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Home Office tells humanist he’ll be deported for not identifying Plato or Aristotle

Help us save Hamza’s life: sign our petition to Amber Rudd asking her to reverse this decision

The Home Office has rejected a claim for asylum on the grounds that the claimant, when asked to name ancient Greek philosophers who were humanists, did not name Plato and Aristotle. The claimant, Hamza bin Walayat, an ex-Muslim ‘apostate’ and member of Humanists UK, would as a humanist would face ostracism, violence, and persecution if returned to his native Pakistan. During an interview as part of his assessment process, the Home Office summary of which has been seen by Humanists UK and the International Humanist and Ethical Union (IHEU), he was subjected to an extraordinary line of questioning including on the semantics of whether humanism can be a considered a religion and tested on his knowledge of classical philosophy.

Hamza bin Walayat has received death threats from members of his family and community in Pakistan, because of his humanist beliefs and for his rejection of Islam, a crime that carries the death penalty in that country. He has a long-term British partner, and has made the UK his home since arriving in 2011.

Humanists UK and IHEU, who both offered evidence in support of this claim, have criticised the Home Office’s handling of this case, which shows a profound and dangerous lack of understanding about humanism and non-religious beliefs, and the persecution faced by those who hold them.

Conceptually misunderstanding persecution of humanists
The questions pursued in the interview with Hamza reveal a fundamental misunderstanding of equality and human rights protections by the Home Office with regards to non-religious people. He was asked what his religion is and said he is a humanist and that humanists are non-religious, only to then be chastised for stating ‘your religion as Humanist despite knowing that this is not a religion.’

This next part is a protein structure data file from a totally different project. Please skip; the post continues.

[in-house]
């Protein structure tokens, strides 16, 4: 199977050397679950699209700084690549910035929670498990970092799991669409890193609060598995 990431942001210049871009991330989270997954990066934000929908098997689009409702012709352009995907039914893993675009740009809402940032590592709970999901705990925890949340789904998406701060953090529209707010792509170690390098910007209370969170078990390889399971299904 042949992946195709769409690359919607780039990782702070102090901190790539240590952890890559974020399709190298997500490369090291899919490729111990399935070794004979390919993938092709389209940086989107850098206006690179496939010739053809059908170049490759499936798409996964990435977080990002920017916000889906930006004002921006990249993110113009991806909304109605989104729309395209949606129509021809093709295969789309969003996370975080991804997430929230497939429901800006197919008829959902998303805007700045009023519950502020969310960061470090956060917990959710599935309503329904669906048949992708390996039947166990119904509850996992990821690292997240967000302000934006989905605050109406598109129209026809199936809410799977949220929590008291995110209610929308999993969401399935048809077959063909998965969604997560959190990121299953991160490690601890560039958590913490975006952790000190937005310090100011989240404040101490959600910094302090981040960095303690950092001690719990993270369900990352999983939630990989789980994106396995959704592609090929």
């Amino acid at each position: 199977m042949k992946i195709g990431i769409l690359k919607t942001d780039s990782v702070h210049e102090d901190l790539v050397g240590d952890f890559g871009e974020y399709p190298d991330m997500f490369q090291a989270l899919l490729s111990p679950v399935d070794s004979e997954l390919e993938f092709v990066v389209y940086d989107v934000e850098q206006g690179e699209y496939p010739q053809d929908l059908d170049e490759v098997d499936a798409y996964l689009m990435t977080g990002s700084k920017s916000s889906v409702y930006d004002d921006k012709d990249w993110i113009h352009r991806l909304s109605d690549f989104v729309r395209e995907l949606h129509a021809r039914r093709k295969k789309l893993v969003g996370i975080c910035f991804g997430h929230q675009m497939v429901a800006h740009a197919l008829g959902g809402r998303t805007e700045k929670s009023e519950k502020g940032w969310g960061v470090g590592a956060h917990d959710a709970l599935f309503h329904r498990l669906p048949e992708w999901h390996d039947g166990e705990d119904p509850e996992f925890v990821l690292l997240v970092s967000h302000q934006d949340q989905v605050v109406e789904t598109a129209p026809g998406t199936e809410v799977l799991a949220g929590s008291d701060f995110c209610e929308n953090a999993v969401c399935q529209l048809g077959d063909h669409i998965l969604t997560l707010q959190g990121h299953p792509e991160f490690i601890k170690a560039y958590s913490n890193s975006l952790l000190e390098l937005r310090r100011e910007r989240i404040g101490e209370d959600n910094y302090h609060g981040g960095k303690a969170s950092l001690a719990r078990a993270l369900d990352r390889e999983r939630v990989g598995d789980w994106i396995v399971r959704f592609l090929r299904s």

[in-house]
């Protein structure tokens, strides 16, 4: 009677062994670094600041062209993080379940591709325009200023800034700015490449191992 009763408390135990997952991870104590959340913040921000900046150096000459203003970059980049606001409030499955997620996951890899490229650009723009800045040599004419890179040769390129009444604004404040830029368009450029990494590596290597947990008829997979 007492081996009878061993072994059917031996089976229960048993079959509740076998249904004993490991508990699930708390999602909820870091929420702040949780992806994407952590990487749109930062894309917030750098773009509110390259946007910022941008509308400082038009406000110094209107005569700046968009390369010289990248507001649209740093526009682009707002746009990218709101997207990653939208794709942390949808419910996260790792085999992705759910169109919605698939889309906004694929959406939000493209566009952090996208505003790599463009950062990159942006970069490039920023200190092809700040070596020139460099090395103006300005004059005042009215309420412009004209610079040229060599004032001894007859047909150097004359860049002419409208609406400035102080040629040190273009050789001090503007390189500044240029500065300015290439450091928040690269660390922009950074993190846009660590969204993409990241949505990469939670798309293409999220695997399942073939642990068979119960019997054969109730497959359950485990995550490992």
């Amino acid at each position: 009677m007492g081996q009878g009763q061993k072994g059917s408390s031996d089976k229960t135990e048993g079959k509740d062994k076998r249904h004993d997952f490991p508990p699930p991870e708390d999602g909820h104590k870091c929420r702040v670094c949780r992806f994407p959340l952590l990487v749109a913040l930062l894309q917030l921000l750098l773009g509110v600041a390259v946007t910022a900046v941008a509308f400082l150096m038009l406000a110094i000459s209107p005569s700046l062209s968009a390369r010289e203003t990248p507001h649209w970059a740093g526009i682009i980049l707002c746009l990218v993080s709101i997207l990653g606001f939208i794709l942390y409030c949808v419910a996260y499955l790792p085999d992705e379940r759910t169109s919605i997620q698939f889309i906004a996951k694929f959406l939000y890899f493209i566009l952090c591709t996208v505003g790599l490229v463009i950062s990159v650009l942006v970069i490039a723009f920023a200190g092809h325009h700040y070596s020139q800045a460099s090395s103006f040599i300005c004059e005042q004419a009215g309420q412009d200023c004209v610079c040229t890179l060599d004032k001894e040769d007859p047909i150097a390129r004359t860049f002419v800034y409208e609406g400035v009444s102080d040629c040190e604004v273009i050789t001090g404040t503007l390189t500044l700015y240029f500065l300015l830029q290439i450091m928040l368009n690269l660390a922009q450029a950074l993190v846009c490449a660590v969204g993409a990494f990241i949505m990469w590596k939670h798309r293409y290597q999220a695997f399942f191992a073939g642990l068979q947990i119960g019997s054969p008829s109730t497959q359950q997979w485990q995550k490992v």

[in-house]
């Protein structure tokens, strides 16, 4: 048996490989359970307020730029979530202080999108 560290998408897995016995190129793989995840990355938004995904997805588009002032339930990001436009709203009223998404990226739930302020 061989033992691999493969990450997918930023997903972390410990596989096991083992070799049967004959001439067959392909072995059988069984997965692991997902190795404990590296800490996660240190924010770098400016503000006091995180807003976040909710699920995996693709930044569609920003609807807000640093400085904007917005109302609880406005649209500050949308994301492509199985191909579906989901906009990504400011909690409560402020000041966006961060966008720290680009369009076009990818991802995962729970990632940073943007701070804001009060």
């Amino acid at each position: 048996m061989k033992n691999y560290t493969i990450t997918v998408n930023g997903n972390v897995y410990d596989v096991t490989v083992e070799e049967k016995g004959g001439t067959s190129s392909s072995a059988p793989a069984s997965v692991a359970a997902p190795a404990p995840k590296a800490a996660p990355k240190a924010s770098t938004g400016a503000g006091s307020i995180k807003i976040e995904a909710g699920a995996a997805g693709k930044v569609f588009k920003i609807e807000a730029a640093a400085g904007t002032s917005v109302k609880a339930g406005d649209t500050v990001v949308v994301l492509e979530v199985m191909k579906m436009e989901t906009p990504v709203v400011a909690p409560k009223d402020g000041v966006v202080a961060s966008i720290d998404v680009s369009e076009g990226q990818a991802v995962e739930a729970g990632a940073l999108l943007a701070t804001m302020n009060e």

Semantics aside, it has been long established in the Equality Act 2010 that references by authorities to religion must be read as including references to those with non-religious beliefs. The law protects non-religious people from discrimination experienced because of their beliefs, just as it protects religious people. Humanism is a philosophical belief system which encompasses a wide range of beliefs about the importance of life and ethical standards, without being focused on belief in an external deity. The fact that humanists do not subscribe to a set of beliefs that includes a deity does not mean humanism isn’t treated the same as religions for the purposes of prevention of persecution.

Along this line of reasoning, the Home Office further mistakenly claimed that the ‘1951 United Nations Convention relating to the Status of Refugees is not one that engages the United Kingdom’s obligations under the Convention, as it is not based in the fear of persecution in Pakistan [and presumably everywhere else] because of race, religion…’ The lack of understanding around the meaning of ‘religion’ in this context, crucially that it applies equally to those who face persecution because they do not hold religious beliefs, is dangerous. If it weren’t inaccurate, it would leave non-religious people without adequate legal protection.

Violence and persecution experienced by humanists